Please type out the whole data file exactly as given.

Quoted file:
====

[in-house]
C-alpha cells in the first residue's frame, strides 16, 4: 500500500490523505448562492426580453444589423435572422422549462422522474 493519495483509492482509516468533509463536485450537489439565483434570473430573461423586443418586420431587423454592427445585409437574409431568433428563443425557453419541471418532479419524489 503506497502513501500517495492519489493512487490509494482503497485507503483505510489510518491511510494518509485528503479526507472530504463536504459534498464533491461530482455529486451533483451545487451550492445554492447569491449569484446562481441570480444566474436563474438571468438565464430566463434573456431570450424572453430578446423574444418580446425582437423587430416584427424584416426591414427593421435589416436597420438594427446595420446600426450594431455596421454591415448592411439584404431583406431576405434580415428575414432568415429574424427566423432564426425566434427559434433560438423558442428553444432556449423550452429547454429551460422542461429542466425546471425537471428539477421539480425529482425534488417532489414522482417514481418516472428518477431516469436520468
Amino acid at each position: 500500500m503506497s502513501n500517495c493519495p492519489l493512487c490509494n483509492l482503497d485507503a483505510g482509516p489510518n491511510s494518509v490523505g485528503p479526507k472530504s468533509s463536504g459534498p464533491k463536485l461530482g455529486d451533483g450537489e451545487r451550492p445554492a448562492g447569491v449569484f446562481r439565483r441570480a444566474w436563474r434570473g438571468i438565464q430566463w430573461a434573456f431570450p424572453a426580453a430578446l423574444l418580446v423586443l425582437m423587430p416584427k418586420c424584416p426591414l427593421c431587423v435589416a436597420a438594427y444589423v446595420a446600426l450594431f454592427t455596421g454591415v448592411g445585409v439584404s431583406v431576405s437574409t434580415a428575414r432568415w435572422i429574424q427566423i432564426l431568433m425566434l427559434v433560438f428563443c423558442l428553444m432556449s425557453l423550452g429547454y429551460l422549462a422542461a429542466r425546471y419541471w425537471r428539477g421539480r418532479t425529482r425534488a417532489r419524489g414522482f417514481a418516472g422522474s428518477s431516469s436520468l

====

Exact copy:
[in-house]
C-alpha cells in the first residue's frame, strides 16, 4: 500500500490523505448562492426580453444589423435572422422549462422522474 493519495483509492482509516468533509463536485450537489439565483434570473430573461423586443418586420431587423454592427445585409437574409431568433428563443425557453419541471418532479419524489 503506497502513501500517495492519489493512487490509494482503497485507503483505510489510518491511510494518509485528503479526507472530504463536504459534498464533491461530482455529486451533483451545487451550492445554492447569491449569484446562481441570480444566474436563474438571468438565464430566463434573456431570450424572453430578446423574444418580446425582437423587430416584427424584416426591414427593421435589416436597420438594427446595420446600426450594431455596421454591415448592411439584404431583406431576405434580415428575414432568415429574424427566423432564426425566434427559434433560438423558442428553444432556449423550452429547454429551460422542461429542466425546471425537471428539477421539480425529482425534488417532489414522482417514481418516472428518477431516469436520468
Amino acid at each position: 500500500m503506497s502513501n500517495c493519495p492519489l493512487c490509494n483509492l482503497d485507503a483505510g482509516p489510518n491511510s494518509v490523505g485528503p479526507k472530504s468533509s463536504g459534498p464533491k463536485l461530482g455529486d451533483g450537489e451545487r451550492p445554492a448562492g447569491v449569484f446562481r439565483r441570480a444566474w436563474r434570473g438571468i438565464q430566463w430573461a434573456f431570450p424572453a426580453a430578446l423574444l418580446v423586443l425582437m423587430p416584427k418586420c424584416p426591414l427593421c431587423v435589416a436597420a438594427y444589423v446595420a446600426l450594431f454592427t455596421g454591415v448592411g445585409v439584404s431583406v431576405s437574409t434580415a428575414r432568415w435572422i429574424q427566423i432564426l431568433m425566434l427559434v433560438f428563443c423558442l428553444m432556449s425557453l423550452g429547454y429551460l422549462a422542461a429542466r425546471y419541471w425537471r428539477g421539480r418532479t425529482r425534488a417532489r419524489g414522482f417514481a418516472g422522474s428518477s431516469s436520468l